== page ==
Friday, 5 November 2010

We're doomed

A few years ago I read Bill Bryson's book 'A Short History of Nearly Everything', which I thoroughly recommend. It's a broad oversight of the planet's history, which obviously covers a lot of geological ground. Bryson comes to the subject as an enthusiastic layman and his explanations are entertaining and easy to follow. However - a large proportion of the book is about the numerous very bad things which are likely to happen to us at any given time. He points out that we face painful and terrifying deaths in the microscopic form of a supervirus, in the ginormous, rocky shape of an incoming asteroid, in the hot, nasty lava of a supervolcano and so on. Great stuff, though it might have you looking over your shoulder a little.

Anyway. I mention the book because a group of scientists at Imperial College London and Purdue University in Indiana have, since 2004, been producing a Impact Events Calculator, designed to force meteorophobes into their custom-built underground bunkers for the rest of their lives. Cans of tuna, beans and sweetcorn in dimly lit concrete vaults and a wobbly iron-spring military bed. For ever. I'm not speaking from experience. I'm resigned to my fate; if the meteorite comes, I'm ready to embrace it. I'm getting away from the point a little. What it does is work out what would happen when a meteorite of specific size hits Earth. You type in the dimensions, where you want it to land and at what angle, etc. Then click the button and check the results. I've just wiped out a large part of the Eastern Seaboard of North America. It was an accident.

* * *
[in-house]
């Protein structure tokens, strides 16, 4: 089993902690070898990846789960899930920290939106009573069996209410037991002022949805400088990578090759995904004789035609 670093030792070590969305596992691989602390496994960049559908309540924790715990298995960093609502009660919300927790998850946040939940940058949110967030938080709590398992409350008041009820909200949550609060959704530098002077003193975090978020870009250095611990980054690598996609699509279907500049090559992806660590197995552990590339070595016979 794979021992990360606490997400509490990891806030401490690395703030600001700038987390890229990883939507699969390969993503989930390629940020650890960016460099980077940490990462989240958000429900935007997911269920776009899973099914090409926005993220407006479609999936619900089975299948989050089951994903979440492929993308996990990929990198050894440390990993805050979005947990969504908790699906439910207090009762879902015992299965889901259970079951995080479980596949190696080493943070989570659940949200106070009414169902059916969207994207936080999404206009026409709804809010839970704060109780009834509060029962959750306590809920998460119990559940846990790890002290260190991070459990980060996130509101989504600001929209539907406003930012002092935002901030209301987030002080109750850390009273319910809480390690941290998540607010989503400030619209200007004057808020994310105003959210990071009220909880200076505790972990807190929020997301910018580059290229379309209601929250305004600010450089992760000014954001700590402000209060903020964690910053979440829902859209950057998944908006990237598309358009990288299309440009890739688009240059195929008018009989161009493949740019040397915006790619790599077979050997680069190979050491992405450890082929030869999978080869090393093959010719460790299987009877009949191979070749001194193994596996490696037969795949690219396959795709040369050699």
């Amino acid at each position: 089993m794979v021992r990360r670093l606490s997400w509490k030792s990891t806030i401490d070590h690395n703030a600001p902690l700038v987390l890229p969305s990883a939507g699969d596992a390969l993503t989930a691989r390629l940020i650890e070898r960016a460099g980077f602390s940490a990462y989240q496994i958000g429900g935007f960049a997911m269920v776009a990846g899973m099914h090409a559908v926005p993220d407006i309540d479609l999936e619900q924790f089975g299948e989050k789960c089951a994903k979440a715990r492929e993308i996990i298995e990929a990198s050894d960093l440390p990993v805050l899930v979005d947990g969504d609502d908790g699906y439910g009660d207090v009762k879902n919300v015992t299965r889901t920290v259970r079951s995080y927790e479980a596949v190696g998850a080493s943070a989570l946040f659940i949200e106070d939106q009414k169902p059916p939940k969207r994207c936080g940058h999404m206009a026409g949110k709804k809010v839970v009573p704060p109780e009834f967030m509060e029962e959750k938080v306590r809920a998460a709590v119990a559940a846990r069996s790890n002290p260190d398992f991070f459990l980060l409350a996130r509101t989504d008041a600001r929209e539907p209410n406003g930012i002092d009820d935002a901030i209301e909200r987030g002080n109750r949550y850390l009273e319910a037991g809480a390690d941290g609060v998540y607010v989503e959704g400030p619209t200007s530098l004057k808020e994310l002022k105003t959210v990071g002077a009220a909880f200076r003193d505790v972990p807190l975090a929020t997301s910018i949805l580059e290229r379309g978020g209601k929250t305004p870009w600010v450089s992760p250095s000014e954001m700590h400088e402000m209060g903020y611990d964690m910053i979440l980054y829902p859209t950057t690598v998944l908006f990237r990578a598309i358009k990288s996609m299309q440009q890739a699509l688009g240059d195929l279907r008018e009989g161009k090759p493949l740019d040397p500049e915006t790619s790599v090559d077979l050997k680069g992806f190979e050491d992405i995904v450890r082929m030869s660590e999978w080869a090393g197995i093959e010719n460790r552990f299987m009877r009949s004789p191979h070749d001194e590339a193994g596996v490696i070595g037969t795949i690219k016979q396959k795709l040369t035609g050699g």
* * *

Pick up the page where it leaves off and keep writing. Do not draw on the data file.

They have recently updated it to tweak the user interface, but also to include additional effects such as wave height from ocean impact, and a couple of others. The next upgrade will allow you to pick your impact site. Virtual revenge at the click of a button. It's fun to play around with, but then you realise that... You know. It might happen. Look out!

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